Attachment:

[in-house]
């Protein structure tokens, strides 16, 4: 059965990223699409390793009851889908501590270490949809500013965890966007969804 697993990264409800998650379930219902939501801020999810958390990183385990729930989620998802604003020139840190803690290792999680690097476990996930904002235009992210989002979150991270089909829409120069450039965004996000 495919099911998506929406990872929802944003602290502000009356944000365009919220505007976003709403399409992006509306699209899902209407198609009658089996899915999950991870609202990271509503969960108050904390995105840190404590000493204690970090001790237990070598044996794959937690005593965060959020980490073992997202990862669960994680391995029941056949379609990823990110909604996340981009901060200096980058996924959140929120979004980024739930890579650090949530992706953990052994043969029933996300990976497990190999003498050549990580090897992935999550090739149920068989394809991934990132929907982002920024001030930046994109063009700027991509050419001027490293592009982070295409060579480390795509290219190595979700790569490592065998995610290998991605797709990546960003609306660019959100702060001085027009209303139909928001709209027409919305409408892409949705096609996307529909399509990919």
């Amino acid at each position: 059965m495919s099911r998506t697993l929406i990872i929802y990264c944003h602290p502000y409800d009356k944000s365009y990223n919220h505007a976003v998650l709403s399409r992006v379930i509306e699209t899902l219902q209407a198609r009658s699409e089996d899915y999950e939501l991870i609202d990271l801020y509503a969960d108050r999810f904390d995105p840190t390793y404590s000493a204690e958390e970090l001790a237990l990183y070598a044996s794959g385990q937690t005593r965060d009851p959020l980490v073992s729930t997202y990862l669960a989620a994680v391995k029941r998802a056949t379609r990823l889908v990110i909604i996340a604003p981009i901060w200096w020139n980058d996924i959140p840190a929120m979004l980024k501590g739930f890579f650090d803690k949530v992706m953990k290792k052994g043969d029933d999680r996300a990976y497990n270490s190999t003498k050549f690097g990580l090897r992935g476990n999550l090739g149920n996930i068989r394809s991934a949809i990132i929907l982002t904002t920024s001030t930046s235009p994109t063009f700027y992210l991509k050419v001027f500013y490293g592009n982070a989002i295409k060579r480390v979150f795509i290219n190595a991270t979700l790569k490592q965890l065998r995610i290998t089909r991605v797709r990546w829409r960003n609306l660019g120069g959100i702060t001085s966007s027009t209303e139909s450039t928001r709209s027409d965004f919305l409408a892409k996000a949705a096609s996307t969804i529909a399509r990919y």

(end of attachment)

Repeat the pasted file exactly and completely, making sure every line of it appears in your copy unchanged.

[in-house]
């Protein structure tokens, strides 16, 4: 059965990223699409390793009851889908501590270490949809500013965890966007969804 697993990264409800998650379930219902939501801020999810958390990183385990729930989620998802604003020139840190803690290792999680690097476990996930904002235009992210989002979150991270089909829409120069450039965004996000 495919099911998506929406990872929802944003602290502000009356944000365009919220505007976003709403399409992006509306699209899902209407198609009658089996899915999950991870609202990271509503969960108050904390995105840190404590000493204690970090001790237990070598044996794959937690005593965060959020980490073992997202990862669960994680391995029941056949379609990823990110909604996340981009901060200096980058996924959140929120979004980024739930890579650090949530992706953990052994043969029933996300990976497990190999003498050549990580090897992935999550090739149920068989394809991934990132929907982002920024001030930046994109063009700027991509050419001027490293592009982070295409060579480390795509290219190595979700790569490592065998995610290998991605797709990546960003609306660019959100702060001085027009209303139909928001709209027409919305409408892409949705096609996307529909399509990919």
């Amino acid at each position: 059965m495919s099911r998506t697993l929406i990872i929802y990264c944003h602290p502000y409800d009356k944000s365009y990223n919220h505007a976003v998650l709403s399409r992006v379930i509306e699209t899902l219902q209407a198609r009658s699409e089996d899915y999950e939501l991870i609202d990271l801020y509503a969960d108050r999810f904390d995105p840190t390793y404590s000493a204690e958390e970090l001790a237990l990183y070598a044996s794959g385990q937690t005593r965060d009851p959020l980490v073992s729930t997202y990862l669960a989620a994680v391995k029941r998802a056949t379609r990823l889908v990110i909604i996340a604003p981009i901060w200096w020139n980058d996924i959140p840190a929120m979004l980024k501590g739930f890579f650090d803690k949530v992706m953990k290792k052994g043969d029933d999680r996300a990976y497990n270490s190999t003498k050549f690097g990580l090897r992935g476990n999550l090739g149920n996930i068989r394809s991934a949809i990132i929907l982002t904002t920024s001030t930046s235009p994109t063009f700027y992210l991509k050419v001027f500013y490293g592009n982070a989002i295409k060579r480390v979150f795509i290219n190595a991270t979700l790569k490592q965890l065998r995610i290998t089909r991605v797709r990546w829409r960003n609306l660019g120069g959100i702060t001085s966007s027009t209303e139909s450039t928001r709209s027409d965004f919305l409408a892409k996000a949705a096609s996307t969804i529909a399509r990919y």